the missing as terrorists executed by Guatemalan authorities on Mar
(SFC, 3/11/99, p.A12)
1966 Mar 7, Charles de Gaulle
said he would pull France out of NATO's integrated military command.
French military personnel stepped down from their positions in NATO
on July 1.
1966 Mar 8, "Golden Boy" closed
at Majestic Theater in NYC after 569 performances.
1966 Mar 8, Australia announced
that it would triple the number of troops in Vietnam.
1966 Mar 8, An IRA bomb
destroyed Nelson’s Column in Dublin. Work on the column had begun in
1808 and it was completed in 1809.
1966 Mar 9, In Vietnam Bennie
Adkins (32) was among a handful of Americans working with troops of
the South Vietnamese Civilian Irregular Defense Group at Camp A Shau
when the camp was attacked by a large North Vietnamese and Viet Cong
force. In 2014 Adkins was awarded the Medal of Honor for as many as
175 enemy troops killed, 18 wounds from enemy fire, 38 hours of
battle, 48 hours evading the North Vietnamese troops in the bush.
(http://tinyurl.com/myqsyue)(SFC, 9/16/14, p.A7)
1966 Mar 10, The North
Vietnamese captured a Green Beret camp at Ashau Valley.
1966 Mar 10, Kelso, 5 time
Horse of the Year, retired.
1966 Mar 11, Three men were
convicted of the murder of Malcolm X.
1966 Mar 11, The San Francisco
Planning Commission approved construction of a 981-foot television
tower on Mt. Sutro. The American Broadcasting Company owned the
5.23- acre site.
(SSFC, 3/6/16, DB p.50)
1966 Mar 11, In Indonesia army
generals held guns to the head of Pres. Sukarno and forced him to
sign a document transferring power to Gen. Suharto.
(SFC, 12/9/00, p.A18)
1966 Mar 15, Abe Saperstein,
founder of the Harlem Globetrotters, died.
1966 Mar 16, Col. Paul
Underwood flew a bombing mission over Lai Chau Province in Vietnam
and crashed after releasing bombs from his F-105 Thunderchief. His
remains were returned to the US in 1998.
(SFEC, 2/1/98, p.A14)
1966 Mar 16, Alfred Rascon, a
US Army medic in South Vietnam, saved the lives of a number of his
platoon members using his own wounded body to cover wounded men
while treating their wounds under fire. He received the Medal of
Honor in 2000.
(SFC, 2/9/00, p.A2)
1966 Mar 16-1966 Mar 17, US
astronauts Neil Armstrong and David Scott performed the first
(NPub, 2002, p.20)
1966 Mar 17, A U.S. midget
submarine located a missing hydrogen bomb which had fallen from an
American bomber into the Mediterranean off Spain.
(AP, 3/17/97)(HN, 3/17/98)
1966 Mar 18, Hedda Hopper,
American gossip columnist (1890-1966), died. "Having only friends
would be dull anyway -- like eating eggs without salt."
1966 Mar 19, Texas Western
College under coach Don Haskins won the NCAA basketball tournament
becoming the 1st team to win with an all African American team. In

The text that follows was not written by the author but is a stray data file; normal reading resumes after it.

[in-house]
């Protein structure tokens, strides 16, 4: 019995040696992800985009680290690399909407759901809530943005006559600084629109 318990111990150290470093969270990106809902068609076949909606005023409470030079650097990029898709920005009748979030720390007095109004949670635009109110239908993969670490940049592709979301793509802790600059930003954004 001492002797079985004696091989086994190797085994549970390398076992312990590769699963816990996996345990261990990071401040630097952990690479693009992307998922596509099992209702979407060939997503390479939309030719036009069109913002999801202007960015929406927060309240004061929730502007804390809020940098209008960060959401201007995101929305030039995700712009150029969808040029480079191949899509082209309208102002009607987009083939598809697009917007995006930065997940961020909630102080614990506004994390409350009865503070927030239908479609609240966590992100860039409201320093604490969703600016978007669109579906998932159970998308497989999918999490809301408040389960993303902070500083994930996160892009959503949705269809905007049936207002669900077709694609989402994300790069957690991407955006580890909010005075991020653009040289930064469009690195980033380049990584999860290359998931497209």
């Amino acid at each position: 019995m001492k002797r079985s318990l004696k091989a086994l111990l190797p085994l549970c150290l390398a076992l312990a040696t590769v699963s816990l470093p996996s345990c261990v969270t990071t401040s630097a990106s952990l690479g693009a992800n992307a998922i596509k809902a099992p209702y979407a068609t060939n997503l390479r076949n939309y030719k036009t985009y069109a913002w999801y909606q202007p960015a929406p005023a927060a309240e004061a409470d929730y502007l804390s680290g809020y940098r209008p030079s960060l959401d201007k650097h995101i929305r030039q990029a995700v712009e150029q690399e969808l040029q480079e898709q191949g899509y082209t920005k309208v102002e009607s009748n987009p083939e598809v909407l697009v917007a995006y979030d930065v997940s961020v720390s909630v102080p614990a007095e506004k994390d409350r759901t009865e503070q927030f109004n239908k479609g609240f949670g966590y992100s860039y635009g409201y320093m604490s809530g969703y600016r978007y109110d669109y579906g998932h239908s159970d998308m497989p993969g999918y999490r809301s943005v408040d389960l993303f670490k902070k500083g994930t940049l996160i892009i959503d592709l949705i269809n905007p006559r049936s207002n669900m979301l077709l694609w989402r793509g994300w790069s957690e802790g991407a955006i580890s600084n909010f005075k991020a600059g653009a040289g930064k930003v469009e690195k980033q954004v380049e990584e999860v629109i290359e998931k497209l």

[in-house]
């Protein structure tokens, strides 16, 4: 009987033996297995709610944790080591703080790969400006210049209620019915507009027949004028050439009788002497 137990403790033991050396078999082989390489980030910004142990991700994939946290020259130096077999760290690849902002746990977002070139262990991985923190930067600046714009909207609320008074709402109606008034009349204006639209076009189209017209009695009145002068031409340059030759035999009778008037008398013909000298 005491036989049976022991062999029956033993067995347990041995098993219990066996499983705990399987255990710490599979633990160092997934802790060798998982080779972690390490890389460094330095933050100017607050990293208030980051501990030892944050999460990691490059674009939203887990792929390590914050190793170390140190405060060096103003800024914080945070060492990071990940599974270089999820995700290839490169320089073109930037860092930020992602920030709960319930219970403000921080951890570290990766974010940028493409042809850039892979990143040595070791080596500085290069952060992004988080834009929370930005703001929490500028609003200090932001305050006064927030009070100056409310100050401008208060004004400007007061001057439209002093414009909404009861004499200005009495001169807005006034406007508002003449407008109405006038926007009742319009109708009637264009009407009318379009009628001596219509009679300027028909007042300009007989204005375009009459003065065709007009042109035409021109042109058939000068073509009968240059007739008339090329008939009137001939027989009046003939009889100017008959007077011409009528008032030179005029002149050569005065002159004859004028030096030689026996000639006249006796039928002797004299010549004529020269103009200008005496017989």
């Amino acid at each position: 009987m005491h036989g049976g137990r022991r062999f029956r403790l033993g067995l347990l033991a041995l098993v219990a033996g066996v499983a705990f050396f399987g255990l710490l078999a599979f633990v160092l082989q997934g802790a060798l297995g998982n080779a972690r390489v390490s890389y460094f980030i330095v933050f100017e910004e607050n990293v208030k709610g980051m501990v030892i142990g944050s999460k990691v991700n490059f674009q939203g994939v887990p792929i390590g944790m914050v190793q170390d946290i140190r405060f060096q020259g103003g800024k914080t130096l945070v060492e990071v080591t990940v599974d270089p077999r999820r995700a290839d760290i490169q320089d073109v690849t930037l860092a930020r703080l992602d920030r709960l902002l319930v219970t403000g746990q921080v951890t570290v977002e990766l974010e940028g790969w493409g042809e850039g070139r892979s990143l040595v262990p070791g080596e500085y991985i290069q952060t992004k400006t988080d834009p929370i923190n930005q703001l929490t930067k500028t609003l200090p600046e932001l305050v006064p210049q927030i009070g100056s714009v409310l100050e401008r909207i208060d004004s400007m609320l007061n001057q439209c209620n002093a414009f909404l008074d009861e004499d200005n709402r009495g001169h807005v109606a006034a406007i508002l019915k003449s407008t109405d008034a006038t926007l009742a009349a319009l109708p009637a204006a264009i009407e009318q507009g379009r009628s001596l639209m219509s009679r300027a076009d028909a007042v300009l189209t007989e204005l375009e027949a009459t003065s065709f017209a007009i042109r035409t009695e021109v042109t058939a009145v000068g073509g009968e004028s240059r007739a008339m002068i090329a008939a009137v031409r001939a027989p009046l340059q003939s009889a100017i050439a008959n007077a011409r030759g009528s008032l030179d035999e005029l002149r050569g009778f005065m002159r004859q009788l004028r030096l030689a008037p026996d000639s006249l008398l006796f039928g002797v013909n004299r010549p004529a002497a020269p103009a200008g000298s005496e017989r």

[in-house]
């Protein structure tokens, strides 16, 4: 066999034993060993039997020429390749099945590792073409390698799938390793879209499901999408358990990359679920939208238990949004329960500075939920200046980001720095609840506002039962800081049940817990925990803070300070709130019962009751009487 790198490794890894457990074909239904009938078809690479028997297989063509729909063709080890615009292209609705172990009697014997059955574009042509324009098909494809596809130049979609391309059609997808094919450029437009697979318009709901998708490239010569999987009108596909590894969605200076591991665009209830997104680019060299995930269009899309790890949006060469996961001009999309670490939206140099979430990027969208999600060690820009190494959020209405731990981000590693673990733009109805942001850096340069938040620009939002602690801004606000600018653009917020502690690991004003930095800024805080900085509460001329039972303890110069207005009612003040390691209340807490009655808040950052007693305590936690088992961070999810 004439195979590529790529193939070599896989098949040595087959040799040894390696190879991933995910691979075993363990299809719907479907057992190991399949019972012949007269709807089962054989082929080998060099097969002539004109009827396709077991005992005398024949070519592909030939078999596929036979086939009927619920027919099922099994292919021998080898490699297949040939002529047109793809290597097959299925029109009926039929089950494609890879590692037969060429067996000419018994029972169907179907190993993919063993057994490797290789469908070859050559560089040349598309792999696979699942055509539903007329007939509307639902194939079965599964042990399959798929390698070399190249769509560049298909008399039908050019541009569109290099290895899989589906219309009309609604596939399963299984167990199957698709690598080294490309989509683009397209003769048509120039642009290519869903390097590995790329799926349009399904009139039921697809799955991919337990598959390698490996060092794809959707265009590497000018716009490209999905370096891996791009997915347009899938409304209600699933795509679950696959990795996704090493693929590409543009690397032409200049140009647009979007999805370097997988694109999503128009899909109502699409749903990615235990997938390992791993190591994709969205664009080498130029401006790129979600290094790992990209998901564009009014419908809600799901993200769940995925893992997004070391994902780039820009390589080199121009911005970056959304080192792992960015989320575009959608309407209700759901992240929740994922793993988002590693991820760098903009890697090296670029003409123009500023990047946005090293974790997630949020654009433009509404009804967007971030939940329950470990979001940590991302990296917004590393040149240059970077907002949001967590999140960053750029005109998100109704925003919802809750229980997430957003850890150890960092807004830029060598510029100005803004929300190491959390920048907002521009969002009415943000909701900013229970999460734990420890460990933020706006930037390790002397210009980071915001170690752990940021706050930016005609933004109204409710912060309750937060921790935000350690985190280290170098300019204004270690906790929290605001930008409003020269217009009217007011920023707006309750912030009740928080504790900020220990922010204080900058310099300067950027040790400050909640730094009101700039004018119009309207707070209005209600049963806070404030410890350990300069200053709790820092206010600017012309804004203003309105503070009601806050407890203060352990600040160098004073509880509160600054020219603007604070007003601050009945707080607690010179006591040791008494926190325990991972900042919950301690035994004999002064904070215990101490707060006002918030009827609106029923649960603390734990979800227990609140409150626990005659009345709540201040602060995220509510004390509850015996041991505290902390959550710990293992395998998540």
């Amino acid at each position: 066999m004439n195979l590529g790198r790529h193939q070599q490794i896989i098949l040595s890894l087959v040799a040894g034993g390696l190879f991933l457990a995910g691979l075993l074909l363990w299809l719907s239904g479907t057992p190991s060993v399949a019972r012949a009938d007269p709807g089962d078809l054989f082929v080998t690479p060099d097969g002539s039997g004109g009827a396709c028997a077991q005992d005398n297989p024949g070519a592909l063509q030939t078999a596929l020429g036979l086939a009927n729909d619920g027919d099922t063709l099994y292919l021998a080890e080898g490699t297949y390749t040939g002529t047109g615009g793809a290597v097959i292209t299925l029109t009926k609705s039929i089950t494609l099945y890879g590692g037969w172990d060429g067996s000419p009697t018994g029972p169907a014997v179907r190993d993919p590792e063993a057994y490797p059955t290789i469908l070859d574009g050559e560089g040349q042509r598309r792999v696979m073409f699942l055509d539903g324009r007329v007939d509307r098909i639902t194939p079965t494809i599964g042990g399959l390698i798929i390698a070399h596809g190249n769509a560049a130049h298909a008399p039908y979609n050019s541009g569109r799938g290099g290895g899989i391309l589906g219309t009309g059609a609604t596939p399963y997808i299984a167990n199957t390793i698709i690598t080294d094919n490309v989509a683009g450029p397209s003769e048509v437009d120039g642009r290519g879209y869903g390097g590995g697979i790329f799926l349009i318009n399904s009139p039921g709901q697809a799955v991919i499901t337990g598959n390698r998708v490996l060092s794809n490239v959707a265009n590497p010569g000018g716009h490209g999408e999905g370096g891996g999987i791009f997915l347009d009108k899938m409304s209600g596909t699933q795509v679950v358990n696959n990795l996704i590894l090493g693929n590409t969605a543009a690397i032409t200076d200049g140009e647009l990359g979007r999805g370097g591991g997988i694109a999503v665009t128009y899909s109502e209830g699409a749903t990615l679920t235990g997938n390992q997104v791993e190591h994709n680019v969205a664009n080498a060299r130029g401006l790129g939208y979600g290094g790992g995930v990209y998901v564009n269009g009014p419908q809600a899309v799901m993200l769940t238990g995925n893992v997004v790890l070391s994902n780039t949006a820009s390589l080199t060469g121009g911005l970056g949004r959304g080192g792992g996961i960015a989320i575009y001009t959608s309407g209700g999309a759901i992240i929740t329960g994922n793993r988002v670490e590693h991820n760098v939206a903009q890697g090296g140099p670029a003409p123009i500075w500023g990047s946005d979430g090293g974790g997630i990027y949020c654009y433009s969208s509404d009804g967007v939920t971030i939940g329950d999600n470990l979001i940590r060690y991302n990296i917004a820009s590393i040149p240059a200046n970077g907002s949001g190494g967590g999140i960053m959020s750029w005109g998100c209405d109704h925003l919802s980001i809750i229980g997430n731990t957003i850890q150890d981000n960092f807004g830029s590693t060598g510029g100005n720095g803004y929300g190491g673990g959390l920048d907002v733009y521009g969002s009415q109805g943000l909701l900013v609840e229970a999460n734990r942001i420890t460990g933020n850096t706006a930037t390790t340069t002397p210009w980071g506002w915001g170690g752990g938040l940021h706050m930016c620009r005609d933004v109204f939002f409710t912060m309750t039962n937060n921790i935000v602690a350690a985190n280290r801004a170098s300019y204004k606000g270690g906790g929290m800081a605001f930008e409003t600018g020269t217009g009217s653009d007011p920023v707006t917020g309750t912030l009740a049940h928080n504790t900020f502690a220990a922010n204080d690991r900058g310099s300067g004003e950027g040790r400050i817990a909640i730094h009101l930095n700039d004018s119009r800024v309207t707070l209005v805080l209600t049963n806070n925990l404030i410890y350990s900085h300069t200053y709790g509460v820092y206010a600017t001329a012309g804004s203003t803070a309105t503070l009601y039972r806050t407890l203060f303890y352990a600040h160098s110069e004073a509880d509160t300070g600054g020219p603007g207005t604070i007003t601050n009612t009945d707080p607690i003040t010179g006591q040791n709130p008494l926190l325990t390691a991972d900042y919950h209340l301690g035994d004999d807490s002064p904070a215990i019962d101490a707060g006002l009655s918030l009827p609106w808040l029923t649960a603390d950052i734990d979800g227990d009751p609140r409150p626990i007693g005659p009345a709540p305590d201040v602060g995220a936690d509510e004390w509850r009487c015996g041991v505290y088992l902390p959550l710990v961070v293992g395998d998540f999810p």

2006 the film “Glory Road" depicted the story of the winning team.
(SFC, 1/24/06, p.B1)
1966 Mar 21, Supreme Court
reversed Massachusetts ruling that Fanny Hill" is obscene.
1966 Mar 23, The 1st official
meeting after 400 years of Catholic and Anglican Church.
1966 Mar 24, Selective Service
announced college deferments based on performance.
1966 Mar 27, Anti-Vietnam war
demonstrations took place in US, Europe and Australia.
1966 Mar 28, Navy corpsman
Robert R. Ingram was shot while with his platoon of marines on a
ridge in Quang Ngai province, South Vietnam. He continued providing
medical attention to his comrades with multiple wounds to himself.
He was awarded a belated Medal of Honor in 1998 due to lost
(SFC, 7/11/98, p.A3)
1966 Mar 29, Leonid Brezhnev
became First Secretary of the Soviet Communist Party. He denounced
the American policy in Vietnam and called it one of aggression.
1966 Mar 31, An estimated
200,000 anti-war demonstrators marched in New York City. 25,000 anti
war demonstrators marched in NYC.
(HN, 3/31/98)(SFEC, 11/28/99, p.A28)(MC, 3/31/02)
1966 Mar 31, Labour Party won
British parliamentary election.
1966 Apr 2, Cecil Scott
Forester (66), English author (Horatio Hornblower), died.
1966 Apr 3, Three-thousand
South Vietnamese Army troops led a protest against the Ky regime in
1966 Apr 6, Emmett Ashford
became the first African-American major league umpire. The highly
regarded umpire was known for his dynamic and distinctive style of
calling balls and strikes.
1966 Apr 7, The United States
recovered the hydrogen bomb it had lost off the coast of Spain.
1966 Apr 8, The AFL chose 36
year old Al Davis as commissioner.
1966 Apr 8, The cover of Time
magazine asked “Is God Dead?" An article inside examined the
changing view of the Judeo-Christian god.
1966 Apr 8, Leonid Brezhnev was
elected secretary-general of communist party. [see Mar 29]
1966 Apr 9, The statue of
Winston Churchill was dedicated at the British Embassy in
1966 Apr 10, Evelyn Waugh
(b.1903), British writer, satirist (Brideshead Revisited), died. He
also wrote “The Loved Ones," a satire on California burial customs
and “Vile Bodies." His correspondence with Nancy Mitford, novelist
of manners, was edited by Charlotte Mosley and published in 1997. In
2007 Alexander Waugh, grandson of Evelyn Waugh, authored “Fathers
and Sons," his biography of the Waugh family.
(WSJ, 4/29/97, p.A18)(SFC, 9/11/04, p.E1)(WSJ,
1966 Apr 12, Emmett Ashford
became the first African-American major league umpire. [see Apr 6]
1966 Apr 12, Jan Berry
(1942-2004) of the "Jan and Dean" duo was involved in a car crash
that left him in a month-long coma. Their hit songs from 1960-1966
included: "Little Old lady from Pasadena," "Deadman’s Curve," and
(SFEC, 7/13/97, DB p.63)(SSFC, 3/28/04, p.B5)